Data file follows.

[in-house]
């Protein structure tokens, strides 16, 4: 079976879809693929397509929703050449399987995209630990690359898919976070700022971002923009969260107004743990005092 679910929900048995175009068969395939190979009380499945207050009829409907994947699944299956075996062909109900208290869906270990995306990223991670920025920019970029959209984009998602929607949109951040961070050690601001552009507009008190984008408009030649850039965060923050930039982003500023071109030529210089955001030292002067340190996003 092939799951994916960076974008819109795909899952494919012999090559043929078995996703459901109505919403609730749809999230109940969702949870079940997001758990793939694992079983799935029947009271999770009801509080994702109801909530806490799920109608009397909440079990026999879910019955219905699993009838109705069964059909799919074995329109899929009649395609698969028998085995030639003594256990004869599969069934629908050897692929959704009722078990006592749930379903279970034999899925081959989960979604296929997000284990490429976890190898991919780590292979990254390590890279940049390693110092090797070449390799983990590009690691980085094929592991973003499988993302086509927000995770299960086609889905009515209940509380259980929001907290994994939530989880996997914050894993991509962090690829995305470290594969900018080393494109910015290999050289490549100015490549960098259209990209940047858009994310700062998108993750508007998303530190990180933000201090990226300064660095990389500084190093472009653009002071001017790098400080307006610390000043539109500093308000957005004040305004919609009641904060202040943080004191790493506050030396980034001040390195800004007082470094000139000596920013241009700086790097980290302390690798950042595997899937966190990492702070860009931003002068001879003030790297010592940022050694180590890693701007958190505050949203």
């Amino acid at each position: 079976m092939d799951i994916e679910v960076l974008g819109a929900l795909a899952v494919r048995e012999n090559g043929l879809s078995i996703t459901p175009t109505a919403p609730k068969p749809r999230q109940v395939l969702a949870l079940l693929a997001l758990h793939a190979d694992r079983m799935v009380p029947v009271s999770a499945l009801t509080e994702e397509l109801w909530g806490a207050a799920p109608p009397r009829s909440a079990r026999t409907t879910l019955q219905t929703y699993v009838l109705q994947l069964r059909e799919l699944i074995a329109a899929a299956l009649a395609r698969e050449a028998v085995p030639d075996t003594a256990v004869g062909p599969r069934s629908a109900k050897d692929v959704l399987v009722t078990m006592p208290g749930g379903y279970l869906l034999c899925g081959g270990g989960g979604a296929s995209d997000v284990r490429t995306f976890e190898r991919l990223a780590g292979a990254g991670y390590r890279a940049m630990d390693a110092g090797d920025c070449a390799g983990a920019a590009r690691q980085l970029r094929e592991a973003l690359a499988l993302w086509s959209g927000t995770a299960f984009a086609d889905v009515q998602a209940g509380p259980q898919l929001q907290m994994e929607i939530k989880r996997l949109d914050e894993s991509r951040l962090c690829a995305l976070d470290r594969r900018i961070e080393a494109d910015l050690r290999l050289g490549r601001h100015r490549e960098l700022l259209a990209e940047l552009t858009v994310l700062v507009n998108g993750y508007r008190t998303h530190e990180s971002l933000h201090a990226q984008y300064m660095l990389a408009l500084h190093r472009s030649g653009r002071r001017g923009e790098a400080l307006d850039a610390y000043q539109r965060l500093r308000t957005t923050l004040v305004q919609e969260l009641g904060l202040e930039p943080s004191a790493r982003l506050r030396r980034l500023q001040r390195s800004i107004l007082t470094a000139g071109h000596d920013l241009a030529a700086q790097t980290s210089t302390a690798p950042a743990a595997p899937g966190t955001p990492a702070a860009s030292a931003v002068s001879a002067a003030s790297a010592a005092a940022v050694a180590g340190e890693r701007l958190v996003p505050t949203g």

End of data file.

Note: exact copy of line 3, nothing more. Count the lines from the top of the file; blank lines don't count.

């Amino acid at each position: 079976m092939d799951i994916e679910v960076l974008g819109a929900l795909a899952v494919r048995e012999n090559g043929l879809s078995i996703t459901p175009t109505a919403p609730k068969p749809r999230q109940v395939l969702a949870l079940l693929a997001l758990h793939a190979d694992r079983m799935v009380p029947v009271s999770a499945l009801t509080e994702e397509l109801w909530g806490a207050a799920p109608p009397r009829s909440a079990r026999t409907t879910l019955q219905t929703y699993v009838l109705q994947l069964r059909e799919l699944i074995a329109a899929a299956l009649a395609r698969e050449a028998v085995p030639d075996t003594a256990v004869g062909p599969r069934s629908a109900k050897d692929v959704l399987v009722t078990m006592p208290g749930g379903y279970l869906l034999c899925g081959g270990g989960g979604a296929s995209d997000v284990r490429t995306f976890e190898r991919l990223a780590g292979a990254g991670y390590r890279a940049m630990d390693a110092g090797d920025c070449a390799g983990a920019a590009r690691q980085l970029r094929e592991a973003l690359a499988l993302w086509s959209g927000t995770a299960f984009a086609d889905v009515q998602a209940g509380p259980q898919l929001q907290m994994e929607i939530k989880r996997l949109d914050e894993s991509r951040l962090c690829a995305l976070d470290r594969r900018i961070e080393a494109d910015l050690r290999l050289g490549r601001h100015r490549e960098l700022l259209a990209e940047l552009t858009v994310l700062v507009n998108g993750y508007r008190t998303h530190e990180s971002l933000h201090a990226q984008y300064m660095l990389a408009l500084h190093r472009s030649g653009r002071r001017g923009e790098a400080l307006d850039a610390y000043q539109r965060l500093r308000t957005t923050l004040v305004q919609e969260l009641g904060l202040e930039p943080s004191a790493r982003l506050r030396r980034l500023q001040r390195s800004i107004l007082t470094a000139g071109h000596d920013l241009a030529a700086q790097t980290s210089t302390a690798p950042a743990a595997p899937g966190t955001p990492a702070a860009s030292a931003v002068s001879a002067a003030s790297a010592a005092a940022v050694a180590g340190e890693r701007l958190v996003p505050t949203g």